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Make builds origami-inspired kiosks

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Make has built and installed the first of its folding, origami-inspired kiosks

Ken Shuttleworth’s practice was originally commissioned to design the vandal- and graffiti-proof prefabricated pods by Camden Council to replace the borough’s existing street kiosks as part of a drive to clear up its pavements (AJ 23.03.12).

However the completed ‘retail kiosks’ - which are now built of aluminium rather than brass - were officially unveiled during Canary Wharf’s Ice Sculpturing Festival last month.

The pods feature hinged panels which ‘expand and contract’ like a fan when the kiosk opens and closes.

Project architect Sean Affleck, Make lead project architect, said: ‘Our solution for the modern street kiosk is a distinctive sculptural rectangular box that transforms when it opens and its function is revealed.

‘The design is also efficient and functional with compact, robust, durable, easy to maintain and vandal and graffiti- proof features. The internal fit-out elements can be adapted to suit the needs of individual vendors.”

The lightweight, portable structure was tested and built off-site by Entech Environmental Technology. It was delivered on the back of a lorry complete and pre-assembled.  


Previous story (AJ 23.03.2012)

Make reveals origami kiosk proposals for north London

Make has been commissioned by Camden Council to replace the borough’s existing street kiosks as part of a drive to clear up its pavements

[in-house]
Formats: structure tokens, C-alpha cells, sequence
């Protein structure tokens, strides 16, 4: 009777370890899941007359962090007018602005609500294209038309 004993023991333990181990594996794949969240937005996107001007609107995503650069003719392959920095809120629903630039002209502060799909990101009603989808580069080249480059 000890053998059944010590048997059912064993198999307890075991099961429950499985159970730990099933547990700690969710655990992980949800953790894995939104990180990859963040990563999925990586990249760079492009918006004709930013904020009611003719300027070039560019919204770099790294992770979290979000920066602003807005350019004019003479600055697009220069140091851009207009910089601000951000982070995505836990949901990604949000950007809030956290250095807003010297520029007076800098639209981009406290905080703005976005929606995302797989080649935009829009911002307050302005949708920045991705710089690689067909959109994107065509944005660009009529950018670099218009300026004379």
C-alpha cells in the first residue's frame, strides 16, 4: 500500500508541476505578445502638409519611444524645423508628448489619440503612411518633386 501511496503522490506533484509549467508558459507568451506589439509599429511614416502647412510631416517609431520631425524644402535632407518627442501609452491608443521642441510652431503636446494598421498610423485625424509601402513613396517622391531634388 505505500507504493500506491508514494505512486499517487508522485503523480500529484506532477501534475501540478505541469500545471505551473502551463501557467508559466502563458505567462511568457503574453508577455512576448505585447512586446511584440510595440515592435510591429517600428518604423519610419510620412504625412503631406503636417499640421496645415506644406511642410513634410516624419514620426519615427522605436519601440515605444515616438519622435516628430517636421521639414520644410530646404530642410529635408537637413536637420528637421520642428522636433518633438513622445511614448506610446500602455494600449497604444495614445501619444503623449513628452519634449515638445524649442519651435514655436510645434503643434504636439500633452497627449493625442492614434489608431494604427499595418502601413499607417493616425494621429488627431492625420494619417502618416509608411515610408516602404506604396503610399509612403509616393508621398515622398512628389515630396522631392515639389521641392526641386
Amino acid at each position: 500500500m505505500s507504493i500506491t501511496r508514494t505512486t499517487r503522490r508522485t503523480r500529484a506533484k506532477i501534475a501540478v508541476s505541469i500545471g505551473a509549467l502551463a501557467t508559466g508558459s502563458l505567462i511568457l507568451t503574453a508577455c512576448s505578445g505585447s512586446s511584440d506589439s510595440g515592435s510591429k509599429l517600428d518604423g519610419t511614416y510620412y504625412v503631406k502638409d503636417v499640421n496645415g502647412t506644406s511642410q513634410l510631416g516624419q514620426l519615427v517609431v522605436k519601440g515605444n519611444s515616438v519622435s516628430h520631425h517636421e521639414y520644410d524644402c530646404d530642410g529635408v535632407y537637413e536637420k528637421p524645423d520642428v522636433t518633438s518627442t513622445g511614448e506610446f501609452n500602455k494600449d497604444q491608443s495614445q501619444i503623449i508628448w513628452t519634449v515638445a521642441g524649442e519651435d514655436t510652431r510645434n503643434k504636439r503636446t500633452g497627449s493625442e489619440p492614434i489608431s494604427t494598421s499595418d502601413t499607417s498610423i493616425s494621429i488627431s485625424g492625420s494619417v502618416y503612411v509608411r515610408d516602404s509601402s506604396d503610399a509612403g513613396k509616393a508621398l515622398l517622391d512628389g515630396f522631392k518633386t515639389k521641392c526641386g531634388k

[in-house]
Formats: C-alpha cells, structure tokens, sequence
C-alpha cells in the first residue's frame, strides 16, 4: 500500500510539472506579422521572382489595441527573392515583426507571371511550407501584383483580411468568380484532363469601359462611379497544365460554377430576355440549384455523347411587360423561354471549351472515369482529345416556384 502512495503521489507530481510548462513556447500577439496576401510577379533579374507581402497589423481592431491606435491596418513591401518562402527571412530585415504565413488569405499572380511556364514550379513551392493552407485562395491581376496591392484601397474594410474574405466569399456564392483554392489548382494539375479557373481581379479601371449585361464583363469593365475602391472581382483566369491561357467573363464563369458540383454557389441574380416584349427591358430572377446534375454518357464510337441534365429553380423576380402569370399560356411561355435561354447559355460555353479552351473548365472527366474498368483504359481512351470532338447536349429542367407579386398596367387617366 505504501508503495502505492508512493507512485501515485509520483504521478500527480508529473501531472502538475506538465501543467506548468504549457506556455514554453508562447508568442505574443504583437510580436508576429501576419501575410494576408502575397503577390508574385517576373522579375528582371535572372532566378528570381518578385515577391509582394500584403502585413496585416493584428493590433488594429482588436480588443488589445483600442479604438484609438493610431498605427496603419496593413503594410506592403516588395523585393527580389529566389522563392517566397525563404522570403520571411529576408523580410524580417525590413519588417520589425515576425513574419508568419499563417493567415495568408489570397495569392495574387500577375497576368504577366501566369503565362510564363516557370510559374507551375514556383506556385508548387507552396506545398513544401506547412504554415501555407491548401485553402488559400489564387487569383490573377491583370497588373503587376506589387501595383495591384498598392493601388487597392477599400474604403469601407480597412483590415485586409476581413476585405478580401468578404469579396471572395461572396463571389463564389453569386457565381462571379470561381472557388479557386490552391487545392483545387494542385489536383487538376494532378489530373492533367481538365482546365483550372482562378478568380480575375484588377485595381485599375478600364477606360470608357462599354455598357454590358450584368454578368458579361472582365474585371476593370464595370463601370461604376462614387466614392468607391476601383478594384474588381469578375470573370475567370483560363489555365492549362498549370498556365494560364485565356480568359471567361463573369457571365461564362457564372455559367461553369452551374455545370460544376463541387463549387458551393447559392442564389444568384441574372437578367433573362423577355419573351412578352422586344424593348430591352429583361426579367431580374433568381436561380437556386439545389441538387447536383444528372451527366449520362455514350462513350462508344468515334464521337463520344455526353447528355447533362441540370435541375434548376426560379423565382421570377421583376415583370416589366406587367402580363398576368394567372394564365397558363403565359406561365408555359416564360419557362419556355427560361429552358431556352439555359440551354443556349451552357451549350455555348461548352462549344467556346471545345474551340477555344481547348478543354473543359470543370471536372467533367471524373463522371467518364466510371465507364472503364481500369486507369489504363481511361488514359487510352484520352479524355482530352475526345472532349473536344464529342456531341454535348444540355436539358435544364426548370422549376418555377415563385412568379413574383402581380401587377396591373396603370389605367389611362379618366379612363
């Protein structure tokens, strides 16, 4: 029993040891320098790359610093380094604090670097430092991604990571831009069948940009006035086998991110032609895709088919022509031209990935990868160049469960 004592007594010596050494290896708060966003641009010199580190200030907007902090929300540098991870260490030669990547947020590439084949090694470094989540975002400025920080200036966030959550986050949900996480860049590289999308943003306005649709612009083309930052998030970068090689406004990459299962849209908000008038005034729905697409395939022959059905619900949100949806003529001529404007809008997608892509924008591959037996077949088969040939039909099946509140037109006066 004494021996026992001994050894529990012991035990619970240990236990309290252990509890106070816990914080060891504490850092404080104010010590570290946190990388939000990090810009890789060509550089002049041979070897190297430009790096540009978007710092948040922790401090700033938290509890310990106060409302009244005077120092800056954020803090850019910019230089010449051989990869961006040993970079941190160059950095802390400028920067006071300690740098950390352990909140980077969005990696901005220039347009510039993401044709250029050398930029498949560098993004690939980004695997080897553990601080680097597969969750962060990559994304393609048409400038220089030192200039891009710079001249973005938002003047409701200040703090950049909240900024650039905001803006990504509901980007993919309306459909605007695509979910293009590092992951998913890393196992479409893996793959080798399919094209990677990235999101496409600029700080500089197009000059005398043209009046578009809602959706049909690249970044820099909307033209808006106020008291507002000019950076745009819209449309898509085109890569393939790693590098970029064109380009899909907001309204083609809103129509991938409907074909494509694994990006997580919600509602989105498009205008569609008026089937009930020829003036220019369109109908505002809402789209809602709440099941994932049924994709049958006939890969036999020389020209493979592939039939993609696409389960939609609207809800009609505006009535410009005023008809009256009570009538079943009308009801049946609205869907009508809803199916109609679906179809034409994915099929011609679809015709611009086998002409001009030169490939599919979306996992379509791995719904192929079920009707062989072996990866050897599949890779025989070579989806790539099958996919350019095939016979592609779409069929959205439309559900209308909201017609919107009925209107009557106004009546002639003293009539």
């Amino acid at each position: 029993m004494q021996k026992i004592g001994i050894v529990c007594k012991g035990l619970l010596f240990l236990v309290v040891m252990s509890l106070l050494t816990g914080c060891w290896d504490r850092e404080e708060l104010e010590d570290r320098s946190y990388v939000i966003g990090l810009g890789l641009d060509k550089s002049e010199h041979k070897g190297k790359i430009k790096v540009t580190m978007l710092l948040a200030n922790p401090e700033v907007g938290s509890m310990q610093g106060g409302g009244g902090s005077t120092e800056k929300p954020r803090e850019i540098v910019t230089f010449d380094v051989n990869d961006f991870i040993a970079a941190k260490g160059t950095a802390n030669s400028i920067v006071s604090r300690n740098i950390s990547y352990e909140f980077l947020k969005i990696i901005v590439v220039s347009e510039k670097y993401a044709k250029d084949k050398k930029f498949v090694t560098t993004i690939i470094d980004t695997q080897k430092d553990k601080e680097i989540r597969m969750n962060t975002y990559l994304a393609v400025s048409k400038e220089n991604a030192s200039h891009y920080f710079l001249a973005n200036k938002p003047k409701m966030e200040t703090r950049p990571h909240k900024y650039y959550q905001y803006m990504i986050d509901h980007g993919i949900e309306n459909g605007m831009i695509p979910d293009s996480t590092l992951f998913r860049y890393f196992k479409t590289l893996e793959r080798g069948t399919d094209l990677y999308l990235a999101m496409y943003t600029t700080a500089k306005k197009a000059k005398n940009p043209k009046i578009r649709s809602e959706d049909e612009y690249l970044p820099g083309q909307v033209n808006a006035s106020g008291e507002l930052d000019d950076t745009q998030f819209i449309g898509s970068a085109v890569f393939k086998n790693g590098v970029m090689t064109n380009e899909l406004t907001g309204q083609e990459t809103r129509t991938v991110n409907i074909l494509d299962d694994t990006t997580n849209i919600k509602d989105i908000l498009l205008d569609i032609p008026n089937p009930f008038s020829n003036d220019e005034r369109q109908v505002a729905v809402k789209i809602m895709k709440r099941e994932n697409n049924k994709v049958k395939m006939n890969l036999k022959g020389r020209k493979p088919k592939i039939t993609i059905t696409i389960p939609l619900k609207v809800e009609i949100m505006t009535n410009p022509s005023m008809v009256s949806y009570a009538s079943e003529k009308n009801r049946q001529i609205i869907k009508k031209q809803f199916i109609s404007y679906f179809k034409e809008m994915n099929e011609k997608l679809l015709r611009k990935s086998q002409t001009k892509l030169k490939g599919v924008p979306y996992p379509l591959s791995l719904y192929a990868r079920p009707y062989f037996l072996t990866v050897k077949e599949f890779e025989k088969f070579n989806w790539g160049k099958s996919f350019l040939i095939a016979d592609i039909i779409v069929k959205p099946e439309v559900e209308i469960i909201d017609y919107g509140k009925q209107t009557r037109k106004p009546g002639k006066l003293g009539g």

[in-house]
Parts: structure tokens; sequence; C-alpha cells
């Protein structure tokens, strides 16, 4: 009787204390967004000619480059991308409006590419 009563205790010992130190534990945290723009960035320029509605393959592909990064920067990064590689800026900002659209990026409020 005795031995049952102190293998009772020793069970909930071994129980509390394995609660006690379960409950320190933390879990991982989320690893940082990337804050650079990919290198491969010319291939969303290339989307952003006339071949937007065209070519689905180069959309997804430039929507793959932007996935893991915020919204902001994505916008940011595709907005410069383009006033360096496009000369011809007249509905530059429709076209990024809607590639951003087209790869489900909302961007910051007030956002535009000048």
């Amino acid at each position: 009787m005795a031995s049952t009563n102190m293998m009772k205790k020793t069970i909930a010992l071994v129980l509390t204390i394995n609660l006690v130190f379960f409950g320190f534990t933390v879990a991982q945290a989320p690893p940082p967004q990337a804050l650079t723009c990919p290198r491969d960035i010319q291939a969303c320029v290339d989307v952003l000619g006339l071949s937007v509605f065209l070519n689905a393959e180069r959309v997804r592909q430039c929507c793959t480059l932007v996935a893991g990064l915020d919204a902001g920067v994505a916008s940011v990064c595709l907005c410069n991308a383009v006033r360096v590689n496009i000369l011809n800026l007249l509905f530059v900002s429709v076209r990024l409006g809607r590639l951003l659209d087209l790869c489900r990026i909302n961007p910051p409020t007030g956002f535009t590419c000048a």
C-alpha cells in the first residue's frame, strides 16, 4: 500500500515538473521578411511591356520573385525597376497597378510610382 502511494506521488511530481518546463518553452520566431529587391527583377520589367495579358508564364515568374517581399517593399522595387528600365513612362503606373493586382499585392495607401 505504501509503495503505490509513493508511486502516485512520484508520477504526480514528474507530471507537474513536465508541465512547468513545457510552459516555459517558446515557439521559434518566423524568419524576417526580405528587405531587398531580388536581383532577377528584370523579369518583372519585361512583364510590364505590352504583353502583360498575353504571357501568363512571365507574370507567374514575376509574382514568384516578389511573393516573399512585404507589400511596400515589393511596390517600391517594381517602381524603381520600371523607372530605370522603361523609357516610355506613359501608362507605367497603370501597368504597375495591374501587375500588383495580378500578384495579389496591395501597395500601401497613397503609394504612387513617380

Described as an origami-inspired brass box, the design can be closed up at night to become a vandal- and graffiti-proof shell. Each kiosk will cost between £40,000 and £50,000.

Ken Shuttleworth’s practice is currently looking for developers to bring forward the first batch of around 10 structures.

Project architect Sean Affleck said: ‘Most of the current retail kiosk in the Borough are an eyesore which expand and take over the pavements. We have designed something which is in a small way iconic.

‘Something which works well when it is opened but is also interesting when shut.’


The architect’s view

‘Our design for a new street kiosk aims to provide the best possible trading environment for Camden’s vendors, as well as upgrade the area’s streetscape and enhance the vibrancy and success of Camden’s existing commercial areas.

‘The kiosk will initially be installed in several key locations throughout the borough, all of which are very different in character; it therefore has to fit in harmoniously with a diverse range of sites.

‘The design also needs to work effectively when the kiosk is open for business during the day and when it is closed at night has to be robust, durable, easy to maintain and vandal and graffiti-proof.’


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